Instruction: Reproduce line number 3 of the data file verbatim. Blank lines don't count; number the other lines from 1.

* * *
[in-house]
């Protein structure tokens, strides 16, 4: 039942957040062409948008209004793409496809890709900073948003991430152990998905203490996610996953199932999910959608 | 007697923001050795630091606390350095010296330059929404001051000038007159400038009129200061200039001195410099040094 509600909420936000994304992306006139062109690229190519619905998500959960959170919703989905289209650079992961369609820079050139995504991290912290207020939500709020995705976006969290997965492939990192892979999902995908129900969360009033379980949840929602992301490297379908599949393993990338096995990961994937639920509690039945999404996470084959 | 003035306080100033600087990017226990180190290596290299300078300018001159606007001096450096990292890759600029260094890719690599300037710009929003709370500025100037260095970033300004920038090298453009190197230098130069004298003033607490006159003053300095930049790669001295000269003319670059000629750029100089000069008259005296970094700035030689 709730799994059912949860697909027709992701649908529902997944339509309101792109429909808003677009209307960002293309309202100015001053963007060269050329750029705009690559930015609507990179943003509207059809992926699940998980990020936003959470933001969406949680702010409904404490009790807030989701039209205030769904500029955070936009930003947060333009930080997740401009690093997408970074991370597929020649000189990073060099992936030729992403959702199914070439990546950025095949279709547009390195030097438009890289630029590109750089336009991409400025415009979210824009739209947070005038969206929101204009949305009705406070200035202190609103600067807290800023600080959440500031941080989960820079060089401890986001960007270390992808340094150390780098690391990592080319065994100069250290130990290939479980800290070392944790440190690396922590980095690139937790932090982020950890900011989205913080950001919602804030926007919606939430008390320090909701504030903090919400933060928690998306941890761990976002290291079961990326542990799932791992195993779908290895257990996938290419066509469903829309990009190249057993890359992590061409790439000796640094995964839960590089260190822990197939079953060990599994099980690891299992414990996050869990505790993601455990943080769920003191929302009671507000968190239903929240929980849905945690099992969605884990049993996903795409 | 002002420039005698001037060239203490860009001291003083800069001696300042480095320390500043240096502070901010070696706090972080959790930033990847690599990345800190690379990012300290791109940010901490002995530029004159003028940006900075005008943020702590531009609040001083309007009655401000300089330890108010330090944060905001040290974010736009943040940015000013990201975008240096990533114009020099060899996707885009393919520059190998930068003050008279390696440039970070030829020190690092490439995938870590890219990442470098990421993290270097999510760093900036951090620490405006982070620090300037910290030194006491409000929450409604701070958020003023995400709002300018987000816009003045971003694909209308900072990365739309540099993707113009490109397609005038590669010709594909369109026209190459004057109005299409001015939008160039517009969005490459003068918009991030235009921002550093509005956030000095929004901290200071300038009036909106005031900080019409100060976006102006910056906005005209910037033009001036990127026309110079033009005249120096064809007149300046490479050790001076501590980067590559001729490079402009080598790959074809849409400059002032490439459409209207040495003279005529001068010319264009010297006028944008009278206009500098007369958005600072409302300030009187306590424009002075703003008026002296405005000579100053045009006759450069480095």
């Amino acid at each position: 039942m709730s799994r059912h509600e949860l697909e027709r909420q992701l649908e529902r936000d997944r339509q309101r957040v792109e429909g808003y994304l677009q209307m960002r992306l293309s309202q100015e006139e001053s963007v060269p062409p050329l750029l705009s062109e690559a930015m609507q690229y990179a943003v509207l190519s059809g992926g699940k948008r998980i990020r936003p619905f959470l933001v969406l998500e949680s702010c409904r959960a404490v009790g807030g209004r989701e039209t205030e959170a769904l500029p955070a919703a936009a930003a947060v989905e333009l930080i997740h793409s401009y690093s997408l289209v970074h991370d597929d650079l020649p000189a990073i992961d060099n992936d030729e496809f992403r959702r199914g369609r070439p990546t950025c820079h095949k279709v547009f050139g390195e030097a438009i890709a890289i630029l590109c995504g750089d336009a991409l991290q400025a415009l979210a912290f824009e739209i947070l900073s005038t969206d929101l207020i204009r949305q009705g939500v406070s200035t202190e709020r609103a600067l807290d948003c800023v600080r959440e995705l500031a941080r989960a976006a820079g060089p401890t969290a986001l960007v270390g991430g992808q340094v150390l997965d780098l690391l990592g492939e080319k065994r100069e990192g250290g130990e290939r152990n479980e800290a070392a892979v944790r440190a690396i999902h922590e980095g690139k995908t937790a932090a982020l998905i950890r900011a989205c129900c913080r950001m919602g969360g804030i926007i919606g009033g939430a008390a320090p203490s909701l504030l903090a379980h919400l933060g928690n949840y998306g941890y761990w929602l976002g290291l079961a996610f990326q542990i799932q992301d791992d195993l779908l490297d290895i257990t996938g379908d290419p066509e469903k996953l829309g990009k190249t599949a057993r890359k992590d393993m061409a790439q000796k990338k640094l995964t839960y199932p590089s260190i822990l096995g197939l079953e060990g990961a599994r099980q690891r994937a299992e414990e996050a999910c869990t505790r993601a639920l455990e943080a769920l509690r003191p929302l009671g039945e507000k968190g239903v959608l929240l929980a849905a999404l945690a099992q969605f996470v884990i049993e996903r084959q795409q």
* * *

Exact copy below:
């Amino acid at each position: 039942m709730s799994r059912h509600e949860l697909e027709r909420q992701l649908e529902r936000d997944r339509q309101r957040v792109e429909g808003y994304l677009q209307m960002r992306l293309s309202q100015e006139e001053s963007v060269p062409p050329l750029l705009s062109e690559a930015m609507q690229y990179a943003v509207l190519s059809g992926g699940k948008r998980i990020r936003p619905f959470l933001v969406l998500e949680s702010c409904r959960a404490v009790g807030g209004r989701e039209t205030e959170a769904l500029p955070a919703a936009a930003a947060v989905e333009l930080i997740h793409s401009y690093s997408l289209v970074h991370d597929d650079l020649p000189a990073i992961d060099n992936d030729e496809f992403r959702r199914g369609r070439p990546t950025c820079h095949k279709v547009f050139g390195e030097a438009i890709a890289i630029l590109c995504g750089d336009a991409l991290q400025a415009l979210a912290f824009e739209i947070l900073s005038t969206d929101l207020i204009r949305q009705g939500v406070s200035t202190e709020r609103a600067l807290d948003c800023v600080r959440e995705l500031a941080r989960a976006a820079g060089p401890t969290a986001l960007v270390g991430g992808q340094v150390l997965d780098l690391l990592g492939e080319k065994r100069e990192g250290g130990e290939r152990n479980e800290a070392a892979v944790r440190a690396i999902h922590e980095g690139k995908t937790a932090a982020l998905i950890r900011a989205c129900c913080r950001m919602g969360g804030i926007i919606g009033g939430a008390a320090p203490s909701l504030l903090a379980h919400l933060g928690n949840y998306g941890y761990w929602l976002g290291l079961a996610f990326q542990i799932q992301d791992d195993l779908l490297d290895i257990t996938g379908d290419p066509e469903k996953l829309g990009k190249t599949a057993r890359k992590d393993m061409a790439q000796k990338k640094l995964t839960y199932p590089s260190i822990l096995g197939l079953e060990g990961a599994r099980q690891r994937a299992e414990e996050a999910c869990t505790r993601a639920l455990e943080a769920l509690r003191p929302l009671g039945e507000k968190g239903v959608l929240l929980a849905a999404l945690a099992q969605f996470v884990i049993e996903r084959q795409q």